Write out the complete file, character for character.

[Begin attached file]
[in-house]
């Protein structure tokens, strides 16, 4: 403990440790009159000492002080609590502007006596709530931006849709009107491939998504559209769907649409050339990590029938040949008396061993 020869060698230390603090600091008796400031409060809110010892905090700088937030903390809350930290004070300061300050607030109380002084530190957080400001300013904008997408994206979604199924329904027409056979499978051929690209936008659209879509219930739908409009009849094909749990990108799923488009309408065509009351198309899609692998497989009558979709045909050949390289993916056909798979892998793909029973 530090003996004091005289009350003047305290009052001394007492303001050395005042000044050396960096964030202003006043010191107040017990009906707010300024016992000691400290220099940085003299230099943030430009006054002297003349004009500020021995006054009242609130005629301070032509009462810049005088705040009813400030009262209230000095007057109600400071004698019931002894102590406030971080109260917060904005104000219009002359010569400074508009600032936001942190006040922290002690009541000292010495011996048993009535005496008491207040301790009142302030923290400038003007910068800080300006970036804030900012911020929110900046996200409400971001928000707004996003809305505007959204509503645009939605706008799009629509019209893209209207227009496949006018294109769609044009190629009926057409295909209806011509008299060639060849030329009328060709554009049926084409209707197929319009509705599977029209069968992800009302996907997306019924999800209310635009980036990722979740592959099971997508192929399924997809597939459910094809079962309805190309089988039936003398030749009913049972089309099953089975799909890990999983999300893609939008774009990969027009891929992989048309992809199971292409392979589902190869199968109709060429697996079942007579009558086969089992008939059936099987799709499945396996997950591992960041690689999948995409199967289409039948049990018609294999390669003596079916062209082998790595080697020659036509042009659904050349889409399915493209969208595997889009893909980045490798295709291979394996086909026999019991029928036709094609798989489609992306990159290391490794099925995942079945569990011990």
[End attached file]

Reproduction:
[in-house]
């Protein structure tokens, strides 16, 4: 403990440790009159000492002080609590502007006596709530931006849709009107491939998504559209769907649409050339990590029938040949008396061993 020869060698230390603090600091008796400031409060809110010892905090700088937030903390809350930290004070300061300050607030109380002084530190957080400001300013904008997408994206979604199924329904027409056979499978051929690209936008659209879509219930739908409009009849094909749990990108799923488009309408065509009351198309899609692998497989009558979709045909050949390289993916056909798979892998793909029973 530090003996004091005289009350003047305290009052001394007492303001050395005042000044050396960096964030202003006043010191107040017990009906707010300024016992000691400290220099940085003299230099943030430009006054002297003349004009500020021995006054009242609130005629301070032509009462810049005088705040009813400030009262209230000095007057109600400071004698019931002894102590406030971080109260917060904005104000219009002359010569400074508009600032936001942190006040922290002690009541000292010495011996048993009535005496008491207040301790009142302030923290400038003007910068800080300006970036804030900012911020929110900046996200409400971001928000707004996003809305505007959204509503645009939605706008799009629509019209893209209207227009496949006018294109769609044009190629009926057409295909209806011509008299060639060849030329009328060709554009049926084409209707197929319009509705599977029209069968992800009302996907997306019924999800209310635009980036990722979740592959099971997508192929399924997809597939459910094809079962309805190309089988039936003398030749009913049972089309099953089975799909890990999983999300893609939008774009990969027009891929992989048309992809199971292409392979589902190869199968109709060429697996079942007579009558086969089992008939059936099987799709499945396996997950591992960041690689999948995409199967289409039948049990018609294999390669003596079916062209082998790595080697020659036509042009659904050349889409399915493209969208595997889009893909980045490798295709291979394996086909026999019991029928036709094609798989489609992306990159290391490794099925995942079945569990011990």